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CHARITABLE WORKS OF ART: To mark their 20th year in business, David Rees and Ron Anderson, founders and designers of the jewelry collection Ten Thousand Things, decided to eschew the parties that typically mark the occasion. Rather than tout their success, Rees and Anderson shifted the focus of the milestone to Ten Thousand Things’ loyal customers. The jewelers designed one-of-a-kind pieces for 16 of their favorite clients, including Julianne Moore, Susan Sarandon, Christy Turlington, Kristen Stewart and Heather Watts. The jewelry will be auctioned on Charitybuzz.com, with the proceeds donated to each client’s charity of choice.
“This was born out of our desire to celebrate our 20th anniversary in a very positive way,” said Rees. “We’re so grateful that the business is at this level. When you have a small bus like ours, the customers are very important. So many of them are celebrities and doing good philanthropic things. We thought this would be the best way to celebrate their passions.”
Of the 16 clients Rees and Anderson contacted, everyone said yes, although it took two years to pull the project together due to hectic Hollywood schedules. “Everyone was so interested in doing it,” Rees said. “Everyone has a charity or foundation that they’re passionate about.” In-demand photographers Inez van Lamsweerde and Vinoodh Matadin photographed a 16-page portfolio of each client wearing the jewelry that will run in V magazine on Jan. 10.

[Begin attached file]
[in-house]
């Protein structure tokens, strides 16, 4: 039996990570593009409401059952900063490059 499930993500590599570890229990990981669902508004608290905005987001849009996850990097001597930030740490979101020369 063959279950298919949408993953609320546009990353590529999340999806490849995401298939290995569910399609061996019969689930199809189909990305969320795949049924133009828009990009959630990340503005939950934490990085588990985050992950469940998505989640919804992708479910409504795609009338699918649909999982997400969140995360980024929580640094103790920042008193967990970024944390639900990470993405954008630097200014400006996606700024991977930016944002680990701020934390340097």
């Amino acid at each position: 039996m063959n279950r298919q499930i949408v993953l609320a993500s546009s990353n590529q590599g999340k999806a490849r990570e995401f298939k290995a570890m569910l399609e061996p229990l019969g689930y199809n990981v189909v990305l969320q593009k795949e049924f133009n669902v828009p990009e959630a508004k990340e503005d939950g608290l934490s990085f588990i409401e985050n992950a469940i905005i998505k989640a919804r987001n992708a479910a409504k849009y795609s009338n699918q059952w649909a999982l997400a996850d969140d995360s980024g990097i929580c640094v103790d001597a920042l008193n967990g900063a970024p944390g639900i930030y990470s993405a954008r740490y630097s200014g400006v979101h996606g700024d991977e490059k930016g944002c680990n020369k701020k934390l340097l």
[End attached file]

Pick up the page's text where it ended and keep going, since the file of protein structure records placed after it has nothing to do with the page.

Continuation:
“It’s a really sincere project,” Rees said. “Some clients are cultural figures like Heather Watts and Dorothy Pearlstein, who’ve had a strong impact on our business and creative journey.”
Prices for the fine jewelry with diamonds and American natural pearls, an example of the rare materials Rees and Anderson have collected over 20 years, range from $15,000 to $20,000. “There’s an emphasis on microset pavé diamonds and there’s a necklace made of rough diamond beads,” said Rees.
Ten Thousand Things is sold at Barneys New York, Ylang 23 in Dallas, Twist in Portland,Ore., and Ten Thousand Things’ store on West 14th Street in Manhattan. Rees said there are no new stores on the horizon. “By tightly controlling the distribution of your product, you become very rare,” Rees said. “It would be lovely if we were more motivated by money, but we’re motivated by creativity and materials.”